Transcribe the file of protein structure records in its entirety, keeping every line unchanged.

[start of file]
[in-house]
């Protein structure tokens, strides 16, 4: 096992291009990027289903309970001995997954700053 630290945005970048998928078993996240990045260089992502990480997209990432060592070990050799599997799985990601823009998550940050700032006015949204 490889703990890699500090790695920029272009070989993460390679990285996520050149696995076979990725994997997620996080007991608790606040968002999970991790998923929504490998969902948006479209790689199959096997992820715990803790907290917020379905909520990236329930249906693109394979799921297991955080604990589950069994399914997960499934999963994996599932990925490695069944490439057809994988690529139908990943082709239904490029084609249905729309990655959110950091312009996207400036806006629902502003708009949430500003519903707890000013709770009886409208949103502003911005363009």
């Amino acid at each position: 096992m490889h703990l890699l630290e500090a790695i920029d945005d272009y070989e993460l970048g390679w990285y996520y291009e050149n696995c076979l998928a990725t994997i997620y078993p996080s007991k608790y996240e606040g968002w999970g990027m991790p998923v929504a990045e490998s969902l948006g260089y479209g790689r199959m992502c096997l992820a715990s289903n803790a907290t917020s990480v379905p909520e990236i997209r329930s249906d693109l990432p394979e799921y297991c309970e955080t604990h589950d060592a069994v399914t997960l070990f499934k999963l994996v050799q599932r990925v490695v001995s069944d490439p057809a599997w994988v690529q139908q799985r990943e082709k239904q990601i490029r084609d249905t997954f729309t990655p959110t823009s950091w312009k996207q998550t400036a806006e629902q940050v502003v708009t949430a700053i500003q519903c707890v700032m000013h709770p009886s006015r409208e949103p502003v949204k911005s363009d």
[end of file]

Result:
[in-house]
């Protein structure tokens, strides 16, 4: 096992291009990027289903309970001995997954700053 630290945005970048998928078993996240990045260089992502990480997209990432060592070990050799599997799985990601823009998550940050700032006015949204 490889703990890699500090790695920029272009070989993460390679990285996520050149696995076979990725994997997620996080007991608790606040968002999970991790998923929504490998969902948006479209790689199959096997992820715990803790907290917020379905909520990236329930249906693109394979799921297991955080604990589950069994399914997960499934999963994996599932990925490695069944490439057809994988690529139908990943082709239904490029084609249905729309990655959110950091312009996207400036806006629902502003708009949430500003519903707890000013709770009886409208949103502003911005363009």
């Amino acid at each position: 096992m490889h703990l890699l630290e500090a790695i920029d945005d272009y070989e993460l970048g390679w990285y996520y291009e050149n696995c076979l998928a990725t994997i997620y078993p996080s007991k608790y996240e606040g968002w999970g990027m991790p998923v929504a990045e490998s969902l948006g260089y479209g790689r199959m992502c096997l992820a715990s289903n803790a907290t917020s990480v379905p909520e990236i997209r329930s249906d693109l990432p394979e799921y297991c309970e955080t604990h589950d060592a069994v399914t997960l070990f499934k999963l994996v050799q599932r990925v490695v001995s069944d490439p057809a599997w994988v690529q139908q799985r990943e082709k239904q990601i490029r084609d249905t997954f729309t990655p959110t823009s950091w312009k996207q998550t400036a806006e629902q940050v502003v708009t949430a700053i500003q519903c707890v700032m000013h709770p009886s006015r409208e949103p502003v949204k911005s363009d």